Friday, 21 March 2008

News direct meets the Dalai lama

Regular readers of News direct will not be surprised by the awesome quality of today's special interviewee.
We have really pushed the boat out this easter and flown his holiness the Dalai lama over ten thousand miles from his luxurious
Himalayan retreat all the way to the News direct offices just so we can question him on your behalf.

News direct (sung)-Well hello Dalai! It's nice be back home where you belong, You're looking swell Dalai, I can tell Dalai....

Dalai lama-Pardon?

Nd- You know the song from the old film Hello dolly. You must have seen it, it's always on TV.

Dl-I'm sorry but I don't own a television.

Nd-You don't have a television!!!!


Nd-Ohhh man!! What do you do????

Dl-When I'm not fulfilling my religious duties I spend my time meditating upon the profound mysteries of the universe.

Nd-Have you never even seen Pop idol???

Dl-No, I just told you I don't own a television.

Nd-Ohhh man Pop idol is the best, they get like these care in the community type people and let them audition to be pop stars. You'd love it, cos I believe you had to go through something similar to become the leader of the Muslim people didn't you?

Dl-I am not the leader of the Muslim people, I'm the Tibetan peoples spiritual guide.

Nd-Oh right, I thought you was a Muslim.

Dl-No, I'm a Bhuddist.

Nd-A what?

Dl-I'm a follower of the teachings of the great lord Bhudda.

Nd-The what?

Dl-The great lord Bhudda.

Nd-Nope, you've lost me.

Dl-Well as lord Bhudda himself said 'That which is lost must inevitably be found.'

Nd-Yeah great, I think we should really get this interview started now, I still can't believe you don't have a TV that's just mad, soooooo Dalai..... I can call you by your first name can't I?

Dl-As your Shakespeare said 'A rose by any other name would still smell as sweet'.

Nd-I thought you didn't have a telly!!!!

Dl- I don't, I have read Mr Shakespeare's works.

Nd-Oh you read a lot do you?

Dl-To read is to understand man and to understand man is to have true knowledge.

Nd-Never really got into reading much, though I did read Bravo two zero by Andy Mcnab, have you read that?

Dl-I don't believe I have no.

Nd-You should get it it's brilliant, he was like this SAS guy in the Gulf war and there is at least two killings on every page!!! It's awesome!!! Like there's one bit where he 'slots' four republican guards with just one bullet then somersaults over a wall and takes out six more with just his knife and his bare hands!!! You should get a copy in the airport for the flight home.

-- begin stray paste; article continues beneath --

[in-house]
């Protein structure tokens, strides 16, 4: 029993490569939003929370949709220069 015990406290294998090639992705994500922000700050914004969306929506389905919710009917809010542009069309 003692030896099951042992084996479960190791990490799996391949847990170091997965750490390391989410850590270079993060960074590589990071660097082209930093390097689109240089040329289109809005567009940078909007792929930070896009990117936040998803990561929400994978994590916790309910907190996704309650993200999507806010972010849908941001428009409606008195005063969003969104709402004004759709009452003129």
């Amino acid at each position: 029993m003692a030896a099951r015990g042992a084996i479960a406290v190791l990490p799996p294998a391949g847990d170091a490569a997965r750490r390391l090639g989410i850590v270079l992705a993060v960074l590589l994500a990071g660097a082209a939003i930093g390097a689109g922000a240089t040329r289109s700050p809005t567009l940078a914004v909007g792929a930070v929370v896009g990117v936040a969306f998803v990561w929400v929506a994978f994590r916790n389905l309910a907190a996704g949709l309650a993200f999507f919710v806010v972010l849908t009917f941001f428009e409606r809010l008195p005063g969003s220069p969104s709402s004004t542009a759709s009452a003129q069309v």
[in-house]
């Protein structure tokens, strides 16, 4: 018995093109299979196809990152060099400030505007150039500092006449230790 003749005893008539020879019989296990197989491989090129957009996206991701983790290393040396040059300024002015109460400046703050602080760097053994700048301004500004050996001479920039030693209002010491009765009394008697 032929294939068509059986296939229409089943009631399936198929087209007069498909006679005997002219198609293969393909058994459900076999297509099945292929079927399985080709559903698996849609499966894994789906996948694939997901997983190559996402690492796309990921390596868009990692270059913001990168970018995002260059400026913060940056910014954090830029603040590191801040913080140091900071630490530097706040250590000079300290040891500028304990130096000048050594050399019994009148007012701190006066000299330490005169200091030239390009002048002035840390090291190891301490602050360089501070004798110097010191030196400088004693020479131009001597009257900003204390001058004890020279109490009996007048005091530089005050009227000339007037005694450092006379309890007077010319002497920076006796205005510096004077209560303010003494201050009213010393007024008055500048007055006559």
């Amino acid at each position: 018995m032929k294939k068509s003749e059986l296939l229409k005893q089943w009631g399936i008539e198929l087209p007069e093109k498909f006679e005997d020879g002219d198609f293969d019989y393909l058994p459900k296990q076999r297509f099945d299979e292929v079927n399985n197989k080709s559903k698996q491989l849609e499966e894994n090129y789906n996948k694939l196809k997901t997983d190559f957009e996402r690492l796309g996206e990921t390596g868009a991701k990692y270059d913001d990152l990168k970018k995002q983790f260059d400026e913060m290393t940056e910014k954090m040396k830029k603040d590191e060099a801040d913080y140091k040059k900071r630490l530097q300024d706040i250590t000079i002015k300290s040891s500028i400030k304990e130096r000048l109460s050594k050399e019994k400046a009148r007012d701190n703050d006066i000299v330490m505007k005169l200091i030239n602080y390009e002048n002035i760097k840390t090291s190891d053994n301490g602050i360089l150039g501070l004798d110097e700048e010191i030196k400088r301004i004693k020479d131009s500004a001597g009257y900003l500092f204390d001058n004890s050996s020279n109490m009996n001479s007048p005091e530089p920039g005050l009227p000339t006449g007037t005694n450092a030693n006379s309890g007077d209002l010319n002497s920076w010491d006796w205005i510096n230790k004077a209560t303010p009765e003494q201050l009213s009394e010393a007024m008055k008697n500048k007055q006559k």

Dl-Lord Bhudda said 'Violence is the reaction of the foolish man to circumstances he does not comprehend' The law of karma negates violence as an option for the man who truly understands the universal laws of existence.

Nd-I think you can get it for about eight quid in paperback. If you can't get it in the airport try looking on Amazon they will definitely have it, hang on what's this karma thing? Isn't that something to do with gays?

Dl-Karma states that every action has a reaction and as the lord Jesus said 'What ye sow, so shall ye reap' violence begats violence.

Nd-I think you're mistaken on the Karma thing mate.

Dl-I think not my wise friend.

Nd-I think so.

Dl- And why do you believe I'm mistaken.

Nd-Well in the Boy George song he expressly says 'karma karma chameleon you come and go, you come and go' I believe it's about quick homosexual toilet sex. You want me to edit this bit of interview out? You've made yourself look a bit of a tit.

Dl-You must do as your conscience dictates.

Nd-Suit yourself, I'll leave it in, but don't come crying to me when you realise what a fool you look.

Dl-I trust my words will be seen for what they are.

Nd-That's why I was giving you option to change them! Anyway Dalai tell me about....where is it you're from again?


Nd-That's right Tibet, for some reason I was thinking you were from Toxeth.

Dl-No I'm from Tibet.

Nd-Yeah it's mad cos I was thinking he don't sound like he is from Liverpool.

Dl-That's because I am not, I am from Tibet.

Nd-Yeah well I know that now!! I was saying before I thought you were from Toxeth, if you don't mind me saying you can be a it slow sometimes.

Dl-No I don't mind, for sometimes is not the fool the cleverest person in the room?

Dl-Well it has been lovely speaking to you but I'm afraid my schedule is such that I must conclude our enlightening chat.

Nd-Already!!! There's loads I haven't asked you yet!! You international superstars are all the same, haven't got time to give back to your fans!! Those are the people who made you, you know!!

Dl-I can spare you two more minutes.

Nd-Ohhhh...errrrr.....ohhh your rushing me now and I can't think what I was going to ask you.

Dl-Calm your mind, let it become a calm pool in the wind of thought.

Nd-Right calm pool, right............what's your favourite colour?

Dl-All colour is just the result of light bouncing from an objects surface thus disguising the objects true nature, therefore I have no favourite colour as I'm a seeker of truth.

Nd-I like red.


Nd-Yeah see ya mate! Don't forget!!! Bravo two zero it's by Andy Mcnab!!!! That's ANDY M-A-C-K-N-......M-A-C-K.....ohhhh just ask them at the counter they will know what you mean!

Saturday, 15 March 2008

Some like it not